Friday, October 05, 2007

War and the Intellectuals (Round 437)

Hitchens' newest piece for Vanity Fair is pretty intense stuff, no doubt a product of his honest attempt to memorialize someone.

There's a lot going on this essay, and yet, there's a lot not going on, too. After a rather astonishing outset that draws the connection between him and his subject -- his subject went to war in Iraq partly inspired by the pro-war writing of Hitchens, and was killed there -- he is remarkably silent in the rest of the piece on the most essay's most pressing issue: the influence of intellectuals on human fate. Note Hitchens' list of possible causes for Daily's death, and note what is missing:
So, was Mark Daily killed by the Ba'thist and bin Ladenist riffraff who place bombs where they will do the most harm? Or by the Rumsfeld doctrine, which sent American soldiers to Iraq in insufficient numbers and with inadequate equipment? Or by the Bush administration, which thought Iraq would be easily pacified? Or by the previous Bush administration, which left Saddam Hussein in power in 1991 and fatally postponed the time of reckoning?
No mention of intellectuals like Hitchens. No mention of ideology. Having so vociferously fought the "domestic war" -- as Podhoretz and others like to call the battle of ideas between the two sides on the Iraq War -- for so long, and trumped up its importance to the spread of freedom, it is now nowhere to be seen. The human tragedy is all there, the intellectual one totally absent.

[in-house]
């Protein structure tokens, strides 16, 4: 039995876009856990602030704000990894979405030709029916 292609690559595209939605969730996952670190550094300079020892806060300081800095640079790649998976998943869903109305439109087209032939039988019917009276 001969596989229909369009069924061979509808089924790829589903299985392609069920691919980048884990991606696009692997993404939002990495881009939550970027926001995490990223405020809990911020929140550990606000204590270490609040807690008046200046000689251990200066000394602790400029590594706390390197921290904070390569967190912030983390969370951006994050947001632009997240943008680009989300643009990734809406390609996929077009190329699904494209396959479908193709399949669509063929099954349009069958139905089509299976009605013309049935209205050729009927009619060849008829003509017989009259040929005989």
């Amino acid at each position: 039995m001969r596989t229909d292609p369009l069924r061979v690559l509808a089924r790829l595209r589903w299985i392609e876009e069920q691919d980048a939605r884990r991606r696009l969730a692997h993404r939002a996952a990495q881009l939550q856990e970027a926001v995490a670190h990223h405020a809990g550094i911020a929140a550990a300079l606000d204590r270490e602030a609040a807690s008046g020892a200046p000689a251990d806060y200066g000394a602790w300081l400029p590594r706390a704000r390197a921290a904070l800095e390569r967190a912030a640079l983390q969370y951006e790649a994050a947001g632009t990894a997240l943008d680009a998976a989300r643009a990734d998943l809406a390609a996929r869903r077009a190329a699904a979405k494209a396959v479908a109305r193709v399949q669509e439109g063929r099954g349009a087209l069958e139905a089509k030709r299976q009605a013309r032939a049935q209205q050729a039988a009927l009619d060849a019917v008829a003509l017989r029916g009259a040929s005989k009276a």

What amazes me is that after spending so much on Orwell, Hitchens just isn't asking the right kinds of questions of his idol. Whether or not the Spanish Civil War was the "just war" or not, to support it in retrospect is to undermine the very things Orwell said about the war: that its justness was demonstrably overwhelmed by its injustice. Not the injustice of "goons and thugs," as Hitchens puts it, but much larger things like nation-states, and armies, and technology, and the business sector, and ideologies.

To support the Spanish Civil War in the present, in the form of Iraq, is to have committed an equally astonishing error in judgment: even an army of George Orwells or Mark Dailys doesn't change the fact that wars are not fought by individuals but, to reiterate, by nation-states, and armies, and technology, and the business sector, and ideologies that dismiss these kinds of factors. The ideologies forwarded by people like Christopher Hitchens.


Blogger CW said...

Hitchens will never apologize for his egotistical warmongering. The purpose of the piece was to shroud himself in teary-eyed sentiment. One wonders how many similar tributes their are to dead young Iraqi soldiers, Iraqi women, Iraqi old men, and Irai infants.

6:52 PM  

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